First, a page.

Davidson backs Forsyth and warns Tories against cheering SNP…
Yesterday, we reported on Lord Forsyth’s disloyal but accurate attack on the way that Tory strategists have been building up the SNP in order to damage Labour.
The distinction this veteran Scottish Conservative appeared to make, in the words of our editor, is that “while Labour is an opponent, the SNP is an enemy”. Lord Tebbit has called for Tories to vote Labour where it will keep the SNP out.
Now Ruth Davidson, the leader of the Scottish Conservatives, has also taken to the airwaves to warn her fellow Tories that no matter how sweet the schadenfreude at seeing Scottish Labour humbled, a Nationalist victory is far worse.
Naturally she couched it in terms closer to those of the national Conservative message – making certain to align herself with the Prime Minister’s well-publicised fears of the impact of a Lab-Nat pact.
Nonetheless she explicitly endorsed the former Scottish Secretary’s preference for any unionist MP over a nationalist: “One of the things I do agree with Lord Forsyth about is that the Tory party shouldn’t be welcoming the idea that there is going to be a lot of SNP MPs at Labour’s expense.”
Other unionist commentators, such as Alex Massie, have long been stridently critical of what some construe as tacit pact between the Conservatives and the Scottish Nationalists to wield each other as bogeymen to scare voters on either side of the border.
Meanwhile the Scottish Conservatives have also hit out at the Scottish Liberal Democrats after claiming that a voter on the latter’s leaflets, purporting to be a Tory supporter switching to the Lib Dems, in fact stood for election under Nick Clegg’s banner only three years ago.
The Scotsman also reports that polling company Survation has distanced itself from polls the Lib Dems are putting on their leaflets in their eleven Scottish constituencies.
The polls claim that the party is best placed to beat the SNP in every seat – even in Berwickshire, Roxburgh and Selkirk, where Lord Ashcroft finds the Tories ahead.
The party has only published the actual data for one of the eleven polls, and Survation stressed that they were not responsible for designing the questionnaire used.
…as Davies claims to have no interest in the party’s general election manifesto
Wales Online bears the startling news that the Conservative Party’s manifesto for the upcoming general election is of “no interest” to the leader of its Welsh wing.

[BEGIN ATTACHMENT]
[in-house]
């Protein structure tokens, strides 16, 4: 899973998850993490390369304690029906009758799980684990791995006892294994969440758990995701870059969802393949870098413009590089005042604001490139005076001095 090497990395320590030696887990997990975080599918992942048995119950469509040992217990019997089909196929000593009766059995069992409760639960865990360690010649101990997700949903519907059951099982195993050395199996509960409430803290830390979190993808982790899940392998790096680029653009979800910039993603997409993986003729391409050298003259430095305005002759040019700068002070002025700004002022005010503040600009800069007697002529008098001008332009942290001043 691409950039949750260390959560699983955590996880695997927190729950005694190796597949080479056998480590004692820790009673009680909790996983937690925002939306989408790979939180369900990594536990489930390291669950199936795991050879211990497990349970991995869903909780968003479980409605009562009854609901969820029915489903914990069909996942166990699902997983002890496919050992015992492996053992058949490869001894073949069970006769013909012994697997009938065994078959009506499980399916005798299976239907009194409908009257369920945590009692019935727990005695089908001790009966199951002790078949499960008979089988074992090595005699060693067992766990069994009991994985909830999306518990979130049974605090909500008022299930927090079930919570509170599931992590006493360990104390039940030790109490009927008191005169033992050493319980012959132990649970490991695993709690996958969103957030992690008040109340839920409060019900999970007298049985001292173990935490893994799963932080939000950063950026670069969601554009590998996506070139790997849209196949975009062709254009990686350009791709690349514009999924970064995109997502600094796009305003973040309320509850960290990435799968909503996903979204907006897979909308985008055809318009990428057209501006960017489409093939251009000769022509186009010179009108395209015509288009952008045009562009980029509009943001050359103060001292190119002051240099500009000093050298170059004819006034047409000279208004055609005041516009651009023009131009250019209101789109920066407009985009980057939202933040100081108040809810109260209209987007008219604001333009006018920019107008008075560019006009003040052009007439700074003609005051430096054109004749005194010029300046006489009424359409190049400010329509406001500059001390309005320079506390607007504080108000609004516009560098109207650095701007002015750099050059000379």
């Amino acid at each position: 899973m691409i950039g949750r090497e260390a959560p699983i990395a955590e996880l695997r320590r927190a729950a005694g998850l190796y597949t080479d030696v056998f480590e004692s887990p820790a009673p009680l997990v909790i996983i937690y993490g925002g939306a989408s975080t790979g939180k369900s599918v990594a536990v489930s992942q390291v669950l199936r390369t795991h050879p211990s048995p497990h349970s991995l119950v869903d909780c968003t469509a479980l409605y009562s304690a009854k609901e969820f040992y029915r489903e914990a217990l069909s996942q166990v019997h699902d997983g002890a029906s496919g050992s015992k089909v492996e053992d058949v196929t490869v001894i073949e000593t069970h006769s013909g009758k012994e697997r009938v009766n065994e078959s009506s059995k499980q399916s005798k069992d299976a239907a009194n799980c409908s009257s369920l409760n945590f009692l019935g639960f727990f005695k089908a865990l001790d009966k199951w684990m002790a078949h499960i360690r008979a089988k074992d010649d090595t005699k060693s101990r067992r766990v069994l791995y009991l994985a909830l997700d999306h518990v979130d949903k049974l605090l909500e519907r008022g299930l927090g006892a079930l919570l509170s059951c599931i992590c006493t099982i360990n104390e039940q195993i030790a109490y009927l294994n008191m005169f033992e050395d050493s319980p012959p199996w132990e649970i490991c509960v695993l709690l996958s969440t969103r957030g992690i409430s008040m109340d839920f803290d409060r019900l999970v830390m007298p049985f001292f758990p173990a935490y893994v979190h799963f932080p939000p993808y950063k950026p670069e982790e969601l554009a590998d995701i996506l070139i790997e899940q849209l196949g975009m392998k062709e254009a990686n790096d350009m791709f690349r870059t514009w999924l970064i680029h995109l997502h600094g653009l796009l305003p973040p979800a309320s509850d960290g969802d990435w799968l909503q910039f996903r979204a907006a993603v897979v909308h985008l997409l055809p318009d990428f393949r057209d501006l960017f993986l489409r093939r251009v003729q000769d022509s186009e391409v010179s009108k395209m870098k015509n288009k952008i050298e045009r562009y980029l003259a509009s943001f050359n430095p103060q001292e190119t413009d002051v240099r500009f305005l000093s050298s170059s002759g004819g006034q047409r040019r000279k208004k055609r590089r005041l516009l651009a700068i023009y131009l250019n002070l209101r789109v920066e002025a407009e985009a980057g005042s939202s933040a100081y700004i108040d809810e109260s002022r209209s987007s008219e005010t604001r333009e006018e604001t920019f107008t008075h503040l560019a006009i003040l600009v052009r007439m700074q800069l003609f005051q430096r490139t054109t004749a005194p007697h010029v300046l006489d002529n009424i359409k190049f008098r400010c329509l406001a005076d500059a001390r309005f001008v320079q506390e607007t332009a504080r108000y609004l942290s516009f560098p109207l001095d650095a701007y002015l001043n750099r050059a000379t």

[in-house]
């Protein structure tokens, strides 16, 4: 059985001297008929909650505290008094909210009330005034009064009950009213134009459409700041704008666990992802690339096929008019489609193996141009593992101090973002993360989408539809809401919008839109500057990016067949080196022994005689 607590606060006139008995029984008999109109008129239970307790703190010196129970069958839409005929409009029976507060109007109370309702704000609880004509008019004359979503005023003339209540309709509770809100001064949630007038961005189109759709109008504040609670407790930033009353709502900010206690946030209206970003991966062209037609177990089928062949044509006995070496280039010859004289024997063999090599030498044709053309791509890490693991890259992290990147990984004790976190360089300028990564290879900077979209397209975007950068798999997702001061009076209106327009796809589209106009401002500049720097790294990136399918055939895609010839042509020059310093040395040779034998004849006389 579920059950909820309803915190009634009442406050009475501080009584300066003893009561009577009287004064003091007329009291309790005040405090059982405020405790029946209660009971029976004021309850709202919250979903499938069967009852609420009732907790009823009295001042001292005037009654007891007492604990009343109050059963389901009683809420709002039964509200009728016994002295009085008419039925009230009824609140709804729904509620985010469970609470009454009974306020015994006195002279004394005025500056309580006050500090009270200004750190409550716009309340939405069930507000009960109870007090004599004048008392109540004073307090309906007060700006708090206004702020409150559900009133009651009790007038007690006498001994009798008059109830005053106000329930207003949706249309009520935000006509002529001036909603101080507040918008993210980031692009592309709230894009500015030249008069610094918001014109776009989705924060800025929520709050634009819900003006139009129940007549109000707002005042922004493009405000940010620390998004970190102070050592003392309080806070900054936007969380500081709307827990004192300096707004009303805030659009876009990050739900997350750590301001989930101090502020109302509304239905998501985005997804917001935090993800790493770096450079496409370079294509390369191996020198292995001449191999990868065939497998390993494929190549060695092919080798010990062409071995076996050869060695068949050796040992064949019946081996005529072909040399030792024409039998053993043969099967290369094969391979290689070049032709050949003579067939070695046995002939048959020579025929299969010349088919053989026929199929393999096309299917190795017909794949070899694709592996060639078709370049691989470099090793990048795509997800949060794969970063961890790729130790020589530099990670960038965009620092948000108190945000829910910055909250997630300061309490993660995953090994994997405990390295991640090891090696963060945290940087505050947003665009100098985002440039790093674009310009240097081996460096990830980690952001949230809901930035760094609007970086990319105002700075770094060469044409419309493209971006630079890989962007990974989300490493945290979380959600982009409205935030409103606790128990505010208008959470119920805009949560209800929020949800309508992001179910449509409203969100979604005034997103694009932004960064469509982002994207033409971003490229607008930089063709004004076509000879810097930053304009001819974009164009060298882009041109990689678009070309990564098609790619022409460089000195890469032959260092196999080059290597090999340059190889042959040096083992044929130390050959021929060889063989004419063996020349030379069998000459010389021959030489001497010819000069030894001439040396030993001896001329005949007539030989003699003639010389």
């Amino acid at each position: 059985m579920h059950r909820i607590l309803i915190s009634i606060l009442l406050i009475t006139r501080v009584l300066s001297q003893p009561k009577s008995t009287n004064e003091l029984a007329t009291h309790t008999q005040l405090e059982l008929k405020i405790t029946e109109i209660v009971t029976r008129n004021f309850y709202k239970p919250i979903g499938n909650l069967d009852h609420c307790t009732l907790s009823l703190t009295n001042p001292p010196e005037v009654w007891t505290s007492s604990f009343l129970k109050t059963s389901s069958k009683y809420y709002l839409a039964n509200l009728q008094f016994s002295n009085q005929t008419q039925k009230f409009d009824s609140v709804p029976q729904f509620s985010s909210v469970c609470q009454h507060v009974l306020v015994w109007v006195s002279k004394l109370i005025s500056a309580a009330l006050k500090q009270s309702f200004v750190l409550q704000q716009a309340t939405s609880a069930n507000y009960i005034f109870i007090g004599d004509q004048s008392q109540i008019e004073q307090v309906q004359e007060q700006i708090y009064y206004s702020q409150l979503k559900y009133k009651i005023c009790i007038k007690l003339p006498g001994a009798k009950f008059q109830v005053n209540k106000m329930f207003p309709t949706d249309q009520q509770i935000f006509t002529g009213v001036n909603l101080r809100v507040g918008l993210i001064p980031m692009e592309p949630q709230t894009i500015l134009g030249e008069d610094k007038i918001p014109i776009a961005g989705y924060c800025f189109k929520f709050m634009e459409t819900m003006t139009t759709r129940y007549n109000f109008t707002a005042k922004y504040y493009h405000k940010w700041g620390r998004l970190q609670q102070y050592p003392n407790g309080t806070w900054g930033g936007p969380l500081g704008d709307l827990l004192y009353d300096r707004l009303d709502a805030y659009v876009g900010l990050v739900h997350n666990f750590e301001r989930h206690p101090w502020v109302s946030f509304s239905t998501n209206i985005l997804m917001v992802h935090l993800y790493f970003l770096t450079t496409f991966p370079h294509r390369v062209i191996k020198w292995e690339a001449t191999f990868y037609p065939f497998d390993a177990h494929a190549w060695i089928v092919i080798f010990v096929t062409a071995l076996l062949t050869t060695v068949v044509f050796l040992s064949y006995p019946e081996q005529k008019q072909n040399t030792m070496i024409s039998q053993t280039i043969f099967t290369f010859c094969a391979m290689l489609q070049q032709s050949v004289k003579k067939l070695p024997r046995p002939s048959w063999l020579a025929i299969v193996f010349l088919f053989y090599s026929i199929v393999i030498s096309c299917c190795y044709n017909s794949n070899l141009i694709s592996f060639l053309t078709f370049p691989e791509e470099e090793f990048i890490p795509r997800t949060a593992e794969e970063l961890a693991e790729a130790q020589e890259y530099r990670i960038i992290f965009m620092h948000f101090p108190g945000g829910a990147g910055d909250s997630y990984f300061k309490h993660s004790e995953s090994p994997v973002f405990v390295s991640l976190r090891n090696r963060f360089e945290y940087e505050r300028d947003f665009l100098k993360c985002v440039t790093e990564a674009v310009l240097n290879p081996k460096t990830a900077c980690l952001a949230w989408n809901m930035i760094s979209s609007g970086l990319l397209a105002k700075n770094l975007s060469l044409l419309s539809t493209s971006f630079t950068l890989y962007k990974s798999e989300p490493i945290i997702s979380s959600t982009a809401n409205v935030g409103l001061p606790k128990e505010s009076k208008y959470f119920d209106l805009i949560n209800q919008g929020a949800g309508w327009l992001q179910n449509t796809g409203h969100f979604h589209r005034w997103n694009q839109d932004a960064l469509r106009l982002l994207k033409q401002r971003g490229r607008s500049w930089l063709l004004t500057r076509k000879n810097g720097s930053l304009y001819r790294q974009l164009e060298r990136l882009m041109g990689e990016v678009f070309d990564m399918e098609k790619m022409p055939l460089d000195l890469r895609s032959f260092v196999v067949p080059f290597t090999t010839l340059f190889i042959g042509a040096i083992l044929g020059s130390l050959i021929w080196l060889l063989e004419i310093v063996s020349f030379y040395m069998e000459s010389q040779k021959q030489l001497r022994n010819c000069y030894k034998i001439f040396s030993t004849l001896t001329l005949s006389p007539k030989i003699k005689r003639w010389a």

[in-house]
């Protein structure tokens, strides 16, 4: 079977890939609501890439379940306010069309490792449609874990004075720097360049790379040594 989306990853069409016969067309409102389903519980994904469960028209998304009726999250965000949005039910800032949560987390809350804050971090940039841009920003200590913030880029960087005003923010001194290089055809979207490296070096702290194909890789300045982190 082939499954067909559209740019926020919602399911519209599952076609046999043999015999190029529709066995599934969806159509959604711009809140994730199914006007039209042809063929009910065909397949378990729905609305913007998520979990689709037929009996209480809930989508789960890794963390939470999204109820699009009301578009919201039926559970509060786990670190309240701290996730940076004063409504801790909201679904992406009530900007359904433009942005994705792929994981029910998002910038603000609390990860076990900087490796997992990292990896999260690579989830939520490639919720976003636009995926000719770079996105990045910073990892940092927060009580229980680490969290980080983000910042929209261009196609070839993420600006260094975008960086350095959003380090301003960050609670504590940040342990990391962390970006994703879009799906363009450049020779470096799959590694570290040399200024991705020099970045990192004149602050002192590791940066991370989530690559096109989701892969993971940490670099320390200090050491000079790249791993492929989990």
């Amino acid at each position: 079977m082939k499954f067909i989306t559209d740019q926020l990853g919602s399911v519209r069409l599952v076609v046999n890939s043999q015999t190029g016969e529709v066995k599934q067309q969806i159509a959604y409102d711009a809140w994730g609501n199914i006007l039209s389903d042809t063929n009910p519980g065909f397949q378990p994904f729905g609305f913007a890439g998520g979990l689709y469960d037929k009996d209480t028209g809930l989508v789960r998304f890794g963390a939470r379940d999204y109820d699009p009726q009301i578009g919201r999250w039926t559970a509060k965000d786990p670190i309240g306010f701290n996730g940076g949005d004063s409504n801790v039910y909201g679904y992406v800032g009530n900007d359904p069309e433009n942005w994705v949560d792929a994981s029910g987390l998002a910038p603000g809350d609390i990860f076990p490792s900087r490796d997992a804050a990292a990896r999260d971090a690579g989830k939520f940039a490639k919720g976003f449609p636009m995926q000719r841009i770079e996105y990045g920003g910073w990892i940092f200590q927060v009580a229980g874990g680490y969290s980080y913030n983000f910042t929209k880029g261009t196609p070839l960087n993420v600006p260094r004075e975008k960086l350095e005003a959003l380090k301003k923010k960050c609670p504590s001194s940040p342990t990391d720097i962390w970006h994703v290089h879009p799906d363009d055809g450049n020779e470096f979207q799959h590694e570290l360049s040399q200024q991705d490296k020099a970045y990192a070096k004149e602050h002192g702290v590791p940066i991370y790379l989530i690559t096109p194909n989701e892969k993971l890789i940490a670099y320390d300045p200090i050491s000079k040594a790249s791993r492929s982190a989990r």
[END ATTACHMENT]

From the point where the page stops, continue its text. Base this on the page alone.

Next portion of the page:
Andrew RT Davies, who leads the Conservatives in the Welsh Assembly, described the document as “not the one I launched” and urged voters to attend instead to the Welsh manifesto, which he launched with the Stephen Crabb, the Welsh Secretary.
He describes the party’s UK manifesto as “the London one”, and claims that Conservative candidates in Wales are running on his manifesto.
This has come to light because for some reason the two documents appear to have ended up taking different positions on the question of further powers to the Welsh Assembly – with the ‘London one’ attaching certain conditions which the ‘Cardiff one’ (as we should presumably call it) does away with.
Despite this, Davies claims that there “isn’t a cigarette paper” between himself and the Westminster leadership on such issues – which calls into question the need for so dramatic an assertion of difference between the two documents.
His local rivals have pointed out that Davies now joins Nigel Farage in the rather small club of party leaders who have denounced their own manifestos.
NI Conservatives launch manifesto and dismiss claims their candidates are ‘blow ins’
The Northern Irish party also launched its manifesto this week, as did the Ulster Unionists and the Democratic Unionists.
Speaking at the event Theresa Villiers, the Northern Ireland Secretary, had to fend off charges that the party was fielding carpet baggers, according to the BBC.
Taking up the blue rosette in Ulster are candidates such as Adamdeep Singh Bhogal who, despite being energetic and eye-catching, do not hail from the province.
Villiers argued that, as a party that “believe in the Union”, the Conservatives are entirely comfortable with candidates from Northern Ireland standing “anywhere in the UK and vice versa”.
However, nationalist opponents are keen to point out that the party is only contesting 16 of Northern Ireland’s 18 seats – avoiding two that are the subject of a ‘unionist unity’ deal between the DUP and UUP.
In 2010 the revelation that the Tories had formally struck a similar deal did much to undermine the party’s core message in the province about offering a distinct, economically-focused offer from the traditional headcount.
Returning to the launch, Villiers added that the principle themes of the party’s manifesto for the province were similar to those of the ‘London one’ – cutting taxes, tackling debt, and restructuring welfare to reward work.
The latter point is especially significant in a part of the UK where Sinn Fein brought the devolved administration to the brink of collapse in an attempt to block the Coalition’s welfare reforms.
Meanwhile the other Northern Irish parties have also set out their manifestos, with the DUP leaving themselves open to an arrangement with either Labour or the Conservatives although, as I have outlined elsewhere, the latter increasingly looks like the more realistic alignment.
Sinn Fein meanwhile intends to secure an additional £1.5bn for the province without their MPs taking their seats at all.